Hard coatings with a thickness of a few microns are widely applied to improve the performance of tools, for example: for cutting, forming and casting applications, and mechanical components. Among them, Ni-P plate coating is widely used for structural materials and plays a critical role in preventing mechanical failure of the substrate. It is well known that Ni-P material possesses high hardness, high strength and other superior mechanical properties, providing excellent performance for metallic ductile substrate/components. It has already been established characterization of the contact fracture and wear properties of Ni-P coatings with different microstructure by post-heating, so that they improve the wear resistance. However, the effect on adhesion strength has not been studied so far. The hindrance to this is the fact that it is challenging to evaluate adhesion strength quantitatively using conventional mechanical tests. In essence, quantitative mechanistic study for adhesion is needed to guide the improvement of wear resistance and mechanical performance of coatings.
Generally, for the integrity of coating materials, it is essential to quantitatively evaluate the adhesion strength and adhesion durability of hard coatings. Unfortunately, previous studies have only conducted general testing with contact methods, which may make quantitative evaluation difficult for good reproducibility. This is due to the fact that the testing result is affected by contact between the materials and/or equipment. On this account, researchers from Chuo University in Japan: Kohei Kanamori (graduate student), Yoshikatsu Kimoto (graduate student), Shuto Toriumi (graduate student) and led by Professor Akio Yonezu, proposed to evaluate the adhesion strength and durability of Ni-P coatings in a non-contact manner using the Laser Shock Adhesion Test (LaSAT). Their work is currently published in the research journal, Surface & Coatings Technology. This technique of LaSAT is very unique, and laser shock wave is employed to induce adhesive fracture with a non-contact manner. In addition, repetitive LaSAT provides useful information on adhesion durability, which is difficult to evaluate using general testing methods.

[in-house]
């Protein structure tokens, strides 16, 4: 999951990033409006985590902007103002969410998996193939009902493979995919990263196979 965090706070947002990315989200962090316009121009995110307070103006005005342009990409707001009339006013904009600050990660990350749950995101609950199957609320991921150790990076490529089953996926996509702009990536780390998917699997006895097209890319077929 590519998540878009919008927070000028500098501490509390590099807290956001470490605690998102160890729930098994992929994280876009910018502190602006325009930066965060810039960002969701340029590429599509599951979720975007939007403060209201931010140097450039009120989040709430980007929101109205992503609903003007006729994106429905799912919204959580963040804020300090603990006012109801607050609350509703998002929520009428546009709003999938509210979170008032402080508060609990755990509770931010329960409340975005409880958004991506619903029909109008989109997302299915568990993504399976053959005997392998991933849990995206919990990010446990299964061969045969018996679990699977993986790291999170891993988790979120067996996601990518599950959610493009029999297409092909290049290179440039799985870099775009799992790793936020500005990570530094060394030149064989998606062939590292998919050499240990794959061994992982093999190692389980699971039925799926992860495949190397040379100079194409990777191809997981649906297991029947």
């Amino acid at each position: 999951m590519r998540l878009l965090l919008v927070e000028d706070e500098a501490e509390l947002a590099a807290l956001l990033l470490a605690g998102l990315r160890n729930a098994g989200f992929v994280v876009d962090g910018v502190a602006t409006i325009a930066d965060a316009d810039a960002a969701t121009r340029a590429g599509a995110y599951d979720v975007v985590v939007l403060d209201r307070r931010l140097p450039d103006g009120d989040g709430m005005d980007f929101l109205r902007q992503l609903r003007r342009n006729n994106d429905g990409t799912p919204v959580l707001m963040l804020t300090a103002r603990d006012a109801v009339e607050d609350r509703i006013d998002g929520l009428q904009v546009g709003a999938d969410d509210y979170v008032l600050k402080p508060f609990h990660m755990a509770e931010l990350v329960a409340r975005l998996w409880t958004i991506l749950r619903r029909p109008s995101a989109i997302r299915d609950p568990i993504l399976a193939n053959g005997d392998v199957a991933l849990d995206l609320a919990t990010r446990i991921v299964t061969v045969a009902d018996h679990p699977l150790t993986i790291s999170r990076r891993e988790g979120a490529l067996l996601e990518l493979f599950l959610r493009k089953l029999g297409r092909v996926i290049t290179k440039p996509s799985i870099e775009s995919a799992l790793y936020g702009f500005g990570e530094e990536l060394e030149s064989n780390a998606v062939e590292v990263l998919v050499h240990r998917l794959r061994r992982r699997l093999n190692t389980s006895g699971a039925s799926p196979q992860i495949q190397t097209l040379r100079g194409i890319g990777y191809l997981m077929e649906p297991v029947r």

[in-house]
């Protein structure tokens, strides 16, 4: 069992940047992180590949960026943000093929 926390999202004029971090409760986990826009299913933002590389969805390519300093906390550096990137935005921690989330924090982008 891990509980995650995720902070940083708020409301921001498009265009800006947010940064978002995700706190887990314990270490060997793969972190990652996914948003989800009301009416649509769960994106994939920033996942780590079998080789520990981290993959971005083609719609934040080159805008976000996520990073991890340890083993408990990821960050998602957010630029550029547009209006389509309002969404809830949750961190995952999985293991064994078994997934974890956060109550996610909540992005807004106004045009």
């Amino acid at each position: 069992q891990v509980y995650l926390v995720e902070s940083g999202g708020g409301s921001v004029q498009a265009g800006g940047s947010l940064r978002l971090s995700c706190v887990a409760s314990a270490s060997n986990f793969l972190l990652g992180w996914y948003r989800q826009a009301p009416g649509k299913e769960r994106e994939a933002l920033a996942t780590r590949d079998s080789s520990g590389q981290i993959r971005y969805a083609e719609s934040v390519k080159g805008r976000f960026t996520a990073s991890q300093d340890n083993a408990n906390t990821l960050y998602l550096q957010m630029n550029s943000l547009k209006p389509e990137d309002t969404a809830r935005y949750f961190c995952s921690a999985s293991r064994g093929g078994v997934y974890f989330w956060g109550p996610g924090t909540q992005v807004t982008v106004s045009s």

To begin with, a hard coating of electroless Ni-P deposited on carbon steel substrate (SKD11) was prepared, followed by the in-depth assessment of the effect of post heat treatment on adhesion. The researchers then calculated the interfacial tensile stress from the numerical simulation of wave propagation by using FEM. Lastly, the effect of post-heat treatment on adhesion was investigated using LaSAT, uniaxial tension, and microscopic observation using SEM-EDX.
The research team reported that credit to post heat treatment, the hardness of coating, adhesion strength and durability were improved. Especially, the repetitive LaSAT revealed that adhesion durability improved by twice or more. Further, observation of the delaminated surface of the Ni-P coating using SEM-EDX revealed the presence or absence of Fe-C compounds on the Ni-P surface.
In summary, the study used LaSAT to quantitatively evaluate the adhesion strength and adhesion durability of the hard coating in a non-contact manner. It was found that due to the heat treatment, Fe-C compounds on the substrate were deprived by the coating delamination. Overall, the team concluded that repeated LaSAT was useful for evaluating the adhesion strength of the electroless Ni-P coating deposited on the carbon steel substrate. In a statement to Advances in Engineering, Professor Akio Yonezu said the study provide important information on the effects of heat treatment on coating adhesion toward the development of better coating process, as well as repetitive LaSAT is extremely useful for evaluating coating life quantitatively. This is the first challenge and a pioneer work of films/coatings integrity.
Kohei Kanamori, Yoshikatsu Kimoto, Shuto Toriumi, Akio Yonezu. Evaluation of adhesion durability of Ni–P coating using repeated Laser Shock Adhesion Test. Surface & Coatings Technology: volume 396 (2020) 125953.